Iceland to replace US on Human Rights Council
UNITED NATIONS — The U.N. General Assembly has elected Iceland to replace the United States on the U.N. Human Rights Council following the Trump administration’s decision to leave the Geneva-based organization last month.
Iceland was nominated by the group of Western nations and received 172 votes Friday while France received one, sparking laughter in the assembly chamber.
U.S. Ambassador Nikki Haley said the administration withdrew from the council “because our commitment does not allow us to remain a part of a hypocritical and self-serving organization that makes a mockery of human rights.” She lambasted the council for “its chronic bias against Israel.”
Italy won’t allow boat with 450 migrants
ROME — Italy and Malta squabbled Friday over who was responsible for rescuing 450 migrants crowded aboard a fishing boat in the Mediterranean as the vessel, apparently not seeking help, headed toward a tiny island off Sicily.
Italian Transport Minister DaniloToninelli had tweeted that Malta was obliged under maritime law to rescue the migrants since they were in the Maltese search-and-rescue area earlier Friday and also provide the fishing boat with safe harbor.
But Malta retorted that when Rome’s maritime rescue coordination center informed it about the vessel, the boat was already far closer to the tiny Sicilian island of Lampedusa than it was to Maltese shores.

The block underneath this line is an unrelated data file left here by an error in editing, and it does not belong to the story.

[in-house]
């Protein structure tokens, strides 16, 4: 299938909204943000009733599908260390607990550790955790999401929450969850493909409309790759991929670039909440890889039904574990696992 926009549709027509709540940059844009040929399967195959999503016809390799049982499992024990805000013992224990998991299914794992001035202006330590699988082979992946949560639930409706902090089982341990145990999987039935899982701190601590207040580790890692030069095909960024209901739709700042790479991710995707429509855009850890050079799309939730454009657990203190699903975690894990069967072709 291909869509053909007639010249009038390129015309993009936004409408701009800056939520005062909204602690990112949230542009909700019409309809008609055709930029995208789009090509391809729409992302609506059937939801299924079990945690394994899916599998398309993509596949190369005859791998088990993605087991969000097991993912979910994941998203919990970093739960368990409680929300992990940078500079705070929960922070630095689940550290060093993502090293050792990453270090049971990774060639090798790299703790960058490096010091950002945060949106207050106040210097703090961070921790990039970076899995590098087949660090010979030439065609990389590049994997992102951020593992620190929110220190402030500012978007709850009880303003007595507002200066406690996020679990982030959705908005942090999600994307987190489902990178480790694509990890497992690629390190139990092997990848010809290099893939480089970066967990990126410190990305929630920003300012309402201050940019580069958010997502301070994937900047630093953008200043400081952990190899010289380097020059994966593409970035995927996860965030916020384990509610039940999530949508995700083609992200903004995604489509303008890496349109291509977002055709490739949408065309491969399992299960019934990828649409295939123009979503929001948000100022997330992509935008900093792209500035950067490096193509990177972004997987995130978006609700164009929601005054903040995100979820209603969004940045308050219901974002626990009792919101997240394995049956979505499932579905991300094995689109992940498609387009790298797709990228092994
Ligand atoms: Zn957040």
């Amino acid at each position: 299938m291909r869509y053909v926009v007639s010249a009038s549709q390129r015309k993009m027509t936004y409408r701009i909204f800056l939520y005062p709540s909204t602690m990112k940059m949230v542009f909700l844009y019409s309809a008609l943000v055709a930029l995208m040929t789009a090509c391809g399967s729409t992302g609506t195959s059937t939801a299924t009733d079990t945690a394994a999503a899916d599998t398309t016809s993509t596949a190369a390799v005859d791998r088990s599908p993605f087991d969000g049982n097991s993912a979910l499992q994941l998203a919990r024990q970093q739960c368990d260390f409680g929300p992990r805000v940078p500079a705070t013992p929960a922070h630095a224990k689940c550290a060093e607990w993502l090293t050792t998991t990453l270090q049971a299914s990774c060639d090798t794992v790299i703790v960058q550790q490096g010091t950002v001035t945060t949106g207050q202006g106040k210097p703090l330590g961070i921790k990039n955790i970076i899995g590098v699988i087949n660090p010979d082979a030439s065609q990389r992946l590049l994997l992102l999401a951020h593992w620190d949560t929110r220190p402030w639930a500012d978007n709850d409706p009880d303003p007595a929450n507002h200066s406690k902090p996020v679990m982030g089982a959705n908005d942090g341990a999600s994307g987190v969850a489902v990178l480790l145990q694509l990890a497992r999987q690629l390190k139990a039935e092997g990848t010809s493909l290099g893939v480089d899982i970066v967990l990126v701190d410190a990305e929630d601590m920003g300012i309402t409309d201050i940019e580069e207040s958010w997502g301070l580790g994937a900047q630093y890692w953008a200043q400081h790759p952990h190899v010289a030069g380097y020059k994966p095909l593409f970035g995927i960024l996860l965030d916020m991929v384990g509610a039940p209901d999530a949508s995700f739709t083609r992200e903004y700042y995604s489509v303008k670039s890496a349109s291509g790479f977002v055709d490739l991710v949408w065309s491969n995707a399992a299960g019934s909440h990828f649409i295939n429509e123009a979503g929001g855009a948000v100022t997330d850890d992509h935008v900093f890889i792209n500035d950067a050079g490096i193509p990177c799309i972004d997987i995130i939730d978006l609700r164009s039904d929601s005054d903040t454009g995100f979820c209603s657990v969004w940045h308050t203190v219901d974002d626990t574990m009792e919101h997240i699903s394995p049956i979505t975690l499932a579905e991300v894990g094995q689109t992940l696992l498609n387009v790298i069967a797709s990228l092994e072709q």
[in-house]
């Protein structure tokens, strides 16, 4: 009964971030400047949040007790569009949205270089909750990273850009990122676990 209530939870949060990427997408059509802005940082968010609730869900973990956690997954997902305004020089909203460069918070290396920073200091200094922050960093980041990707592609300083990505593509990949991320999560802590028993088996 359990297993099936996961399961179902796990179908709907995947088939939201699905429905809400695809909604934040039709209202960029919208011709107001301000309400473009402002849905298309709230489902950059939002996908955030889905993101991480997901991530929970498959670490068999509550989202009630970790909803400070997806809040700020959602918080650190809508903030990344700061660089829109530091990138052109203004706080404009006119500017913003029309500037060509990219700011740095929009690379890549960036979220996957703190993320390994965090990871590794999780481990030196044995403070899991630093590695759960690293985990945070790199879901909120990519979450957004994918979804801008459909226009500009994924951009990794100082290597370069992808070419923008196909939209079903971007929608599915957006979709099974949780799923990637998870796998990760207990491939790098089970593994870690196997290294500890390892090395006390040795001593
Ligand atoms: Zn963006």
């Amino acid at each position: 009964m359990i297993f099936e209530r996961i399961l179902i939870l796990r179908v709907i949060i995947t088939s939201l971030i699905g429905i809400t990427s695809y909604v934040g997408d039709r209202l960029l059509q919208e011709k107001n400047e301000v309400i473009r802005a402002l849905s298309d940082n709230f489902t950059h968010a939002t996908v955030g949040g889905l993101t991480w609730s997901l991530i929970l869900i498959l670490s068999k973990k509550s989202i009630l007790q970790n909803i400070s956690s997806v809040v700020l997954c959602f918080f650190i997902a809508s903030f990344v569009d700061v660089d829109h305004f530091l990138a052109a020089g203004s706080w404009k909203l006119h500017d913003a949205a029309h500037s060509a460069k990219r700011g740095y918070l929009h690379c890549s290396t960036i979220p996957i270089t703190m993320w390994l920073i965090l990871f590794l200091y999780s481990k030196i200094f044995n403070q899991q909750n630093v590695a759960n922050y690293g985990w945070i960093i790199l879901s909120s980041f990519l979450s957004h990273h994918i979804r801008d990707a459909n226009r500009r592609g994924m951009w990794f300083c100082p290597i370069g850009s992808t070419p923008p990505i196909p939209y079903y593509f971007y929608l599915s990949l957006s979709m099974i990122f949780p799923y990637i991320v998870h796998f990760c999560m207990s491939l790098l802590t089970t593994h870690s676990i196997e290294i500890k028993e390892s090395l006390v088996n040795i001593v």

Iceberg 4 miles wide breaks off from glacier
An iceberg 4 miles wide has broken off from a glacier in eastern Greenland, and scientists have captured the dramatic event on video.
New York University professor David Holland, an expert in atmospheric and ocean science, told The Associated Press that “this is the largest event we’ve seen in over a decade in Greenland.”
A June 22 video of the incident was taken by his wife, Denise Holland of NYU’s Environmental Fluid Dynamics Laboratory.
The time-lapse video is speeded up 20 times and shows “3 percent of the annual ice loss of Greenland in 30 minutes,” David Holland said. “It sounded like rockets going off … a very complex, chaotic, noisy event.”
18-day ordeal meant
to be 1-hour cave trip
CHIANG RAI — The boys trapped in a cave for 18 days and the rescuers who brought them to safety are starting to share stories of the dangers and their survival.
The boys meant to explore the cave for just an hour, a casual jaunt to relax after soccer practice, but the waters rose. The teammates climbed higher, using their hands to feel the walls for a crawl space that would lead to safer, higher ground.
Those handprints were among the first signs of where the boys were, what they had done to escape the floods, and what dangers rescuers would face in their mission to save the boys and their coach.
The hospital where the 12 boys and their soccer coach are quarantined said Friday they are basically healthy, aside from some minor infections. A psychiatrist said their mental state seems fine.